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OPINION - Employee owned

by Chris Conley

NEWS BLOG (WSAU) In the 1990s United Airlines was owned by its employees. As part of a contract settlement workers got larger and larger chunks of United stock. Eventually they had a majority share. That should be a worker utopia, right? Not exactly. United soon had the highest operating costs in the airline industry. (Why would you put in automated computer-kiosks for boarding passes if that costs a worker a job?)  In an industry with relentless pressure to cut costs, that doesn’t work.

Avis Rental Car was also employee owned. They were also undercut on costs by their rivals, and had to merge with Budget or go out of business.

There are a handful of radio broadcasts groups that are owned by their employees. If you’ve worked there for a few years and are considered a ‘keeper’ employee, you’re invited to buy-into the company. This is good and bad. Those workers have very solid job security. But what happens when Jim-the-morning-guy’s ratings start to slip? It’s not so easy to get rid an owner. Suppose one of these stations has an opportunity to become an affiliate of the next-hot syndicated talk show host, but airing the show means firing a local host?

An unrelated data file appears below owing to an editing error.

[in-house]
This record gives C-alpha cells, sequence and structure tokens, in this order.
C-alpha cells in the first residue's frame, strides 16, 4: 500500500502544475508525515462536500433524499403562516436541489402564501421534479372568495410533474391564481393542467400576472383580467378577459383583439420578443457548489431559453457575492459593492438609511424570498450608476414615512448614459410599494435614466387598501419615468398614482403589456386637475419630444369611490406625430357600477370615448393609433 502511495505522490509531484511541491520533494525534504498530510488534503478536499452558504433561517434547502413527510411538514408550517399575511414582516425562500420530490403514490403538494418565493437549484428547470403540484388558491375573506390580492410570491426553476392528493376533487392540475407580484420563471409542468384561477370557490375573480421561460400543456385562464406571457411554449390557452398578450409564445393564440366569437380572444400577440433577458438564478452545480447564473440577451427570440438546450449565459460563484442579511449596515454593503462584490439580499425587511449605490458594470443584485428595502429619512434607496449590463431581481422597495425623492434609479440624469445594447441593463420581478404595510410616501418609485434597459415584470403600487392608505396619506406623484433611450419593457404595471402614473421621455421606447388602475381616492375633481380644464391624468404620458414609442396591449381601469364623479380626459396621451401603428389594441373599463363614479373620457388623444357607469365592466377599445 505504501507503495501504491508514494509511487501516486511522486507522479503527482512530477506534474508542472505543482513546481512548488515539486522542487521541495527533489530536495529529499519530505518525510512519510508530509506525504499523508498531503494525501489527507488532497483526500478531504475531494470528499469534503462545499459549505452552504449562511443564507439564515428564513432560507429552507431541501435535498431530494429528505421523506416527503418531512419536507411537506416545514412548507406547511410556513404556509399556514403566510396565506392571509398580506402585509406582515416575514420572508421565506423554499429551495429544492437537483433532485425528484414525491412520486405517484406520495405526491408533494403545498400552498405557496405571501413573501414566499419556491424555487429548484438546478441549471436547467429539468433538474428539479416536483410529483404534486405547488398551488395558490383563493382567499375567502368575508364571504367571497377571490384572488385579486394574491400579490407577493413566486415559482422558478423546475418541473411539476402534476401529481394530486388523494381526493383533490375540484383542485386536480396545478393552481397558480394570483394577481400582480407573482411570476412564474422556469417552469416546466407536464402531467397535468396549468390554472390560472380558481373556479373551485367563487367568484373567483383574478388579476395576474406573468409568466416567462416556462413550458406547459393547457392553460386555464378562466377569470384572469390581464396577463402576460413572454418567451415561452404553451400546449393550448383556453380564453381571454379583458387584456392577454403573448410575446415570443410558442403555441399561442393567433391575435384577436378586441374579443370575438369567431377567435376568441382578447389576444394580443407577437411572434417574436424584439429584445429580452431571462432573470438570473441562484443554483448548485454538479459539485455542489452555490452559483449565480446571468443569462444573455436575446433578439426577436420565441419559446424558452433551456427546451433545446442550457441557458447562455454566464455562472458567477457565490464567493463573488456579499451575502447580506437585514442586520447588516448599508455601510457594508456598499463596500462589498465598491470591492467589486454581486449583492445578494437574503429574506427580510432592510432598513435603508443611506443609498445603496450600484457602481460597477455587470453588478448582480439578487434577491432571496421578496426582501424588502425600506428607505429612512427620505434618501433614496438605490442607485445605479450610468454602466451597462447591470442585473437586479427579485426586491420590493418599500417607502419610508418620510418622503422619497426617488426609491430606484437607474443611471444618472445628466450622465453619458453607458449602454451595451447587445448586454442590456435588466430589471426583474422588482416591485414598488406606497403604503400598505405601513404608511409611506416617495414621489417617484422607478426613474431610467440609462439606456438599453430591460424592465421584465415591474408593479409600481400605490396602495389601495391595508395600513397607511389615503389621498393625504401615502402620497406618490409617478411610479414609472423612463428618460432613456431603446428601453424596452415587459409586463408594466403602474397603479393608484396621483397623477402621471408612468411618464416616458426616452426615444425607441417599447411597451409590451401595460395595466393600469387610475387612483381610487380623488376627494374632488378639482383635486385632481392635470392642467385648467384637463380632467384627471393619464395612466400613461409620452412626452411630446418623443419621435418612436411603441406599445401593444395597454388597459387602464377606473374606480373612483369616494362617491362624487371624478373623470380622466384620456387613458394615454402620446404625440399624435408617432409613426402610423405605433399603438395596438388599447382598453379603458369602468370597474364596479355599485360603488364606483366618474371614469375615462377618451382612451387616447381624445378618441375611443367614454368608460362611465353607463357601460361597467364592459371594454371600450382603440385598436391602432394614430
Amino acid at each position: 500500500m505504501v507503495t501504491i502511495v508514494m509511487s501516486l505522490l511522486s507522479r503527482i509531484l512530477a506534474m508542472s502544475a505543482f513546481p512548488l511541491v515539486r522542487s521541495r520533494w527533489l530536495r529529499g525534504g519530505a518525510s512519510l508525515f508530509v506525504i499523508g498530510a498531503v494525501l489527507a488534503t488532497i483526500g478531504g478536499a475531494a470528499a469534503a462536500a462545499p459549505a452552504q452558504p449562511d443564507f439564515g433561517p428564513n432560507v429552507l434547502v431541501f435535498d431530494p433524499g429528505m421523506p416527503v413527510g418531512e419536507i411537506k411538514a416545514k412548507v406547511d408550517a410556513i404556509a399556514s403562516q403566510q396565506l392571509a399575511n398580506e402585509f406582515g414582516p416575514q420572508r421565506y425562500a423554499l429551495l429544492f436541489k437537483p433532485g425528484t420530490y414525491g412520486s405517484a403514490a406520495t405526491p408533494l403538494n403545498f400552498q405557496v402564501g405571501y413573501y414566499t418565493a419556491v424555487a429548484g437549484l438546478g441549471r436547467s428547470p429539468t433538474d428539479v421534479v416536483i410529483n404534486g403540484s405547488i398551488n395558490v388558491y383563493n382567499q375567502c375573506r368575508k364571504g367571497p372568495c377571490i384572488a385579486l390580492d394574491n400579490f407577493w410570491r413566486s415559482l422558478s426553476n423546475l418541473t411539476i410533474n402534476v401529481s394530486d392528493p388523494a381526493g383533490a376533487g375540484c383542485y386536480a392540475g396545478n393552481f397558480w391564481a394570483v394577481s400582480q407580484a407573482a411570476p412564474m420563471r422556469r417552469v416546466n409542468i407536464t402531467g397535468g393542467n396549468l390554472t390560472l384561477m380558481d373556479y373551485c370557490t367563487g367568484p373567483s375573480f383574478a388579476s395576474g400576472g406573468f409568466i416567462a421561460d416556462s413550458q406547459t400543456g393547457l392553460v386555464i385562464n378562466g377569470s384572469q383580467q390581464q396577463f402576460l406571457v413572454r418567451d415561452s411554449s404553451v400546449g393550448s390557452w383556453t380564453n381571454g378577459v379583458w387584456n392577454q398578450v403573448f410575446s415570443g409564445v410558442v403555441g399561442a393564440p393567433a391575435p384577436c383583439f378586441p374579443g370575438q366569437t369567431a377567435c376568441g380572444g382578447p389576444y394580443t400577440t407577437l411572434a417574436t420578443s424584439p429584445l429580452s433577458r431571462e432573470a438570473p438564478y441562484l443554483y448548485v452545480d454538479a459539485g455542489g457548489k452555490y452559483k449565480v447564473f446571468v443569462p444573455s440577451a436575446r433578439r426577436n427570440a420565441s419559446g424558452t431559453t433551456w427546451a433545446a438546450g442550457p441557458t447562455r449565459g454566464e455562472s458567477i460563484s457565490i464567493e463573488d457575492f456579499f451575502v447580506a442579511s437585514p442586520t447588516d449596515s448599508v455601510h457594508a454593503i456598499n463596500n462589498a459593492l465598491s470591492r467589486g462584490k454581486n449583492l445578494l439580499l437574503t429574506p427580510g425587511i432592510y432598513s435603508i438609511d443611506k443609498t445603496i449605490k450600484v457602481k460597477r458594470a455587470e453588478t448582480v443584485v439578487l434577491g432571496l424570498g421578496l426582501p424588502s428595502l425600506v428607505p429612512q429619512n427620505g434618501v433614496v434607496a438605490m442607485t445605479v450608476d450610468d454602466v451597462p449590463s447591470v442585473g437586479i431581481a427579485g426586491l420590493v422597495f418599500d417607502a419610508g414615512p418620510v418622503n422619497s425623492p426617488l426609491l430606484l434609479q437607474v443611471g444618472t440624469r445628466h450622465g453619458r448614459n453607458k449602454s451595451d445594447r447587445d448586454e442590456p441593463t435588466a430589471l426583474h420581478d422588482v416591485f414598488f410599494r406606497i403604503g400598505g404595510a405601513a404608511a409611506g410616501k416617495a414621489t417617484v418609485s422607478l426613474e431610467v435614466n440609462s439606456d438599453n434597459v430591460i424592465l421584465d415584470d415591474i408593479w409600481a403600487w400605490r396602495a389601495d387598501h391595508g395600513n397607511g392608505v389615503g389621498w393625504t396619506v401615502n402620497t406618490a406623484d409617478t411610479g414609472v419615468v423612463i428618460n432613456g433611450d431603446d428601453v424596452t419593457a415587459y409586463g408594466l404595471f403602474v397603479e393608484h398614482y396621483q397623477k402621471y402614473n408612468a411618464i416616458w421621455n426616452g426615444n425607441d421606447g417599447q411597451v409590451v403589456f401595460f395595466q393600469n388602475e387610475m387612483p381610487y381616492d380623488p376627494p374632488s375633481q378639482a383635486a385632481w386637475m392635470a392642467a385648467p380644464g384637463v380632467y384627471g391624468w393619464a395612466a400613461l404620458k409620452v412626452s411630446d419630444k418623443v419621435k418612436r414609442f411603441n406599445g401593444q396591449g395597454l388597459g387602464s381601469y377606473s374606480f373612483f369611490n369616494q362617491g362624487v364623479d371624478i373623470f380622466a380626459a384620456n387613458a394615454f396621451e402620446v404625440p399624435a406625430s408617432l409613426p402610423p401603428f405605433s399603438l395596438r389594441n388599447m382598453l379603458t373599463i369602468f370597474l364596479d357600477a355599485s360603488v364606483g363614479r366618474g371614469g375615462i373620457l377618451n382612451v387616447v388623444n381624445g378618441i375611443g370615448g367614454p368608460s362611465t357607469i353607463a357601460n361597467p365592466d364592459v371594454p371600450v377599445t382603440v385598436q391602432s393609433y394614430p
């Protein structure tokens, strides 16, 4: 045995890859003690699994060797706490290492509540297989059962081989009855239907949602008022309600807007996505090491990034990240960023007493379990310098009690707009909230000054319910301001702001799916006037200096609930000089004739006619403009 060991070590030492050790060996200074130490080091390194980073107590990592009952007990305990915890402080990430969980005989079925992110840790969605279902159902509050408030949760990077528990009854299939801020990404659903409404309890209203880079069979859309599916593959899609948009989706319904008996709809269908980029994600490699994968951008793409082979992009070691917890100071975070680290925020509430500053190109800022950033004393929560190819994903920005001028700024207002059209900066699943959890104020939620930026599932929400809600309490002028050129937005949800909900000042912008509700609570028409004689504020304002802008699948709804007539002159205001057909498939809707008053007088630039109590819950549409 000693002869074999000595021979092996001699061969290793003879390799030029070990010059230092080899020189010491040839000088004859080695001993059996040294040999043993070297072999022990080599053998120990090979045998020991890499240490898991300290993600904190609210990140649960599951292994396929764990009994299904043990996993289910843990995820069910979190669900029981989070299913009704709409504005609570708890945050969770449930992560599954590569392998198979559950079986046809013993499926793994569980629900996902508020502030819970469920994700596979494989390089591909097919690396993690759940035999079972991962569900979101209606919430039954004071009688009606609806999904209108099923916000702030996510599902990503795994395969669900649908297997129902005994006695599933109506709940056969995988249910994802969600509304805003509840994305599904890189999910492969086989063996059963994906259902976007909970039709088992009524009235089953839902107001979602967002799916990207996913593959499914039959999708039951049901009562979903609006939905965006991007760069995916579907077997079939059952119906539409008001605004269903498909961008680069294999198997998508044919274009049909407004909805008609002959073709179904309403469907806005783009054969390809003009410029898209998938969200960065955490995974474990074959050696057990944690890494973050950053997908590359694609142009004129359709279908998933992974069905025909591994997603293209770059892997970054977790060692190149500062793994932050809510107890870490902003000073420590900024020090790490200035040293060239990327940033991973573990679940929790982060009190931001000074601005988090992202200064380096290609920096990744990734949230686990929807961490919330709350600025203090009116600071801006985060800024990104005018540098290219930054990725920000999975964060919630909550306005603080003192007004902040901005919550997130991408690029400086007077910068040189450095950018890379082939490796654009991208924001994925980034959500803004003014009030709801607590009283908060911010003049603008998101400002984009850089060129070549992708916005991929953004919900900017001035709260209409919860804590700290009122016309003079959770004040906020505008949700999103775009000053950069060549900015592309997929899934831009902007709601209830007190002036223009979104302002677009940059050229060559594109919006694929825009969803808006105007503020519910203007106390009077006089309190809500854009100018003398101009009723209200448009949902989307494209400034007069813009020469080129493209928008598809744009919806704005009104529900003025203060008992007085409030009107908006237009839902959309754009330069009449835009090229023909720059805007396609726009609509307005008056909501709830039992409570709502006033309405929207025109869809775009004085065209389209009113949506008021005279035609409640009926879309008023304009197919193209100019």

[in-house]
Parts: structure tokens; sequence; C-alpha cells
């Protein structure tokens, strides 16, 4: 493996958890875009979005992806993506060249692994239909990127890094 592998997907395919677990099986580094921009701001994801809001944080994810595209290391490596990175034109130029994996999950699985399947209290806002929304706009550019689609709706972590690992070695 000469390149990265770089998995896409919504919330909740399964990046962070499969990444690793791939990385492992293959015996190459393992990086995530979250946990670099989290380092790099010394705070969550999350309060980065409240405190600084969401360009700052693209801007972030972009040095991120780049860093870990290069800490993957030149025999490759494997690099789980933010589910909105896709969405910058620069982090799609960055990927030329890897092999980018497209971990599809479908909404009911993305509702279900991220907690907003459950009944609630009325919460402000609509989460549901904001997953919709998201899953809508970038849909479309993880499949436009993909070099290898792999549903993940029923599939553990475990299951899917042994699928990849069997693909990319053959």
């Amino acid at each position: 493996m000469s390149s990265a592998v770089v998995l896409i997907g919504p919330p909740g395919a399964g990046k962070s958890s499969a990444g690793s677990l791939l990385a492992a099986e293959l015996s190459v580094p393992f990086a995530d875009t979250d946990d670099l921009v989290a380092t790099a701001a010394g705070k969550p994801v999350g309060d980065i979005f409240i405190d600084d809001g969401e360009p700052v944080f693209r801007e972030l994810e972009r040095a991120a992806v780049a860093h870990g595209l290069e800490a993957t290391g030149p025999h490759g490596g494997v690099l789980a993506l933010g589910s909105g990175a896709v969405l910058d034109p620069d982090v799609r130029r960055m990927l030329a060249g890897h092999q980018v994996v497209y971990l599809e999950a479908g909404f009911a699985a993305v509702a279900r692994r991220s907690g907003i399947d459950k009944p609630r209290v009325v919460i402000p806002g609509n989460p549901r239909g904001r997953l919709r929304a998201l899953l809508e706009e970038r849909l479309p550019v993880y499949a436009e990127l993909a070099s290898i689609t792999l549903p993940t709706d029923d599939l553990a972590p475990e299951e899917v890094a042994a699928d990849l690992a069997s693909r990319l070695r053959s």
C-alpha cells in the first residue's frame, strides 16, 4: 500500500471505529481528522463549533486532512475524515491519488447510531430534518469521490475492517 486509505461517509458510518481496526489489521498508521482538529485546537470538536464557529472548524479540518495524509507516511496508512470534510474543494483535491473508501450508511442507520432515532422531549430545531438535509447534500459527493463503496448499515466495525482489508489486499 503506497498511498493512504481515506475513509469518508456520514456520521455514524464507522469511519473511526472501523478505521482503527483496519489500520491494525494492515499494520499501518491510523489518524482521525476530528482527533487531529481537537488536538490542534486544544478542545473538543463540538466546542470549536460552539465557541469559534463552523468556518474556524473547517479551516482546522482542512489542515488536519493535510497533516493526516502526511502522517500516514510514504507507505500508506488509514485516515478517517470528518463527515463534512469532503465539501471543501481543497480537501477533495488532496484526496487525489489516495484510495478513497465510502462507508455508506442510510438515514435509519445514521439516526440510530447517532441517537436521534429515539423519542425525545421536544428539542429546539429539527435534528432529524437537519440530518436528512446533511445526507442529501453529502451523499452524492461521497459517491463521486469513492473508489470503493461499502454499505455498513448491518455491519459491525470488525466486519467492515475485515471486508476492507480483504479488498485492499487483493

I thought of the employee-owned dilemma when news of The Lusty Lady came across the news wires today. It’s a topless club in San Francisco that’s run as a worker cooperative – the dancers own the place. Is that good thing? While it isn’t the kind of endeavor I’d be associated with, you don’t need a lot of imagination to figure out the business model. The club that has the youngest, sexiest, hottest, most revealing girls will get the most customers. Job security – for those who become older, fatter, unruly or unreliable – is a bad thing. So what do you do when your dancers are thirty-somethings instead of twenty-somethings? Or what’s supposed to lift now sags? They’re owners… so they can’t just be moved aside. The club says dancers are ‘evaluated’ by their peers every six months. Other employees have complained that too many of the dancers are fatter and older, and that hurts income for everyone working there.

The sad but true conclusion is this: most of us need a boss, someone to make sure we’re up to the job and to manage and control costs. Employee owned companies usually can’t make the tough decisions needed to survive.

Chris Conley